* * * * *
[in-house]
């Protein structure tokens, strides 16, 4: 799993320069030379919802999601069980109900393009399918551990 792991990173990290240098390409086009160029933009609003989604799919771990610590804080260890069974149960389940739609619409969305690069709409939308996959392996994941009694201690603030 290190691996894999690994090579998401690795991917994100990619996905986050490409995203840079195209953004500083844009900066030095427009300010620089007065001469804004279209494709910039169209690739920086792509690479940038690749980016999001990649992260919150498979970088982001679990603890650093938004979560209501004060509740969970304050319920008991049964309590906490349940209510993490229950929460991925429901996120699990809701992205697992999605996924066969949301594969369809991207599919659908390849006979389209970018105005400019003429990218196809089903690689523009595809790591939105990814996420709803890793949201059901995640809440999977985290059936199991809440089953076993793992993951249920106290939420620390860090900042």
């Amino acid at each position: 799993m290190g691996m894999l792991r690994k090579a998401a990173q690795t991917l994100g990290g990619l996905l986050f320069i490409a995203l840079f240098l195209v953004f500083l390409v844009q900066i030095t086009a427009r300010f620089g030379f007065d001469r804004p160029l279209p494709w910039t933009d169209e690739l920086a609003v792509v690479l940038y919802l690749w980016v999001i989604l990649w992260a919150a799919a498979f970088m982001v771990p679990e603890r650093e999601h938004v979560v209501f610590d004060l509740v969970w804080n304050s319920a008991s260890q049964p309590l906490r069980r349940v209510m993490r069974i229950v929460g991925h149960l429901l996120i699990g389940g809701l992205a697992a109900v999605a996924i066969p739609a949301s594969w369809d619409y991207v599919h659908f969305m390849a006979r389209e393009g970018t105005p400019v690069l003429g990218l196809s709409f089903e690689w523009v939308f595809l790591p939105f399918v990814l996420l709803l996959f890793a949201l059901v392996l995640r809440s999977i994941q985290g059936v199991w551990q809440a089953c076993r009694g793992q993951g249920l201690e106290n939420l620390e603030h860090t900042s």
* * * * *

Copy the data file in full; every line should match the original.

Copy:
[in-house]
């Protein structure tokens, strides 16, 4: 799993320069030379919802999601069980109900393009399918551990 792991990173990290240098390409086009160029933009609003989604799919771990610590804080260890069974149960389940739609619409969305690069709409939308996959392996994941009694201690603030 290190691996894999690994090579998401690795991917994100990619996905986050490409995203840079195209953004500083844009900066030095427009300010620089007065001469804004279209494709910039169209690739920086792509690479940038690749980016999001990649992260919150498979970088982001679990603890650093938004979560209501004060509740969970304050319920008991049964309590906490349940209510993490229950929460991925429901996120699990809701992205697992999605996924066969949301594969369809991207599919659908390849006979389209970018105005400019003429990218196809089903690689523009595809790591939105990814996420709803890793949201059901995640809440999977985290059936199991809440089953076993793992993951249920106290939420620390860090900042």
């Amino acid at each position: 799993m290190g691996m894999l792991r690994k090579a998401a990173q690795t991917l994100g990290g990619l996905l986050f320069i490409a995203l840079f240098l195209v953004f500083l390409v844009q900066i030095t086009a427009r300010f620089g030379f007065d001469r804004p160029l279209p494709w910039t933009d169209e690739l920086a609003v792509v690479l940038y919802l690749w980016v999001i989604l990649w992260a919150a799919a498979f970088m982001v771990p679990e603890r650093e999601h938004v979560v209501f610590d004060l509740v969970w804080n304050s319920a008991s260890q049964p309590l906490r069980r349940v209510m993490r069974i229950v929460g991925h149960l429901l996120i699990g389940g809701l992205a697992a109900v999605a996924i066969p739609a949301s594969w369809d619409y991207v599919h659908f969305m390849a006979r389209e393009g970018t105005p400019v690069l003429g990218l196809s709409f089903e690689w523009v939308f595809l790591p939105f399918v990814l996420l709803l996959f890793a949201l059901v392996l995640r809440s999977i994941q985290g059936v199991w551990q809440a089953c076993r009694g793992q993951g249920l201690e106290n939420l620390e603030h860090t900042s």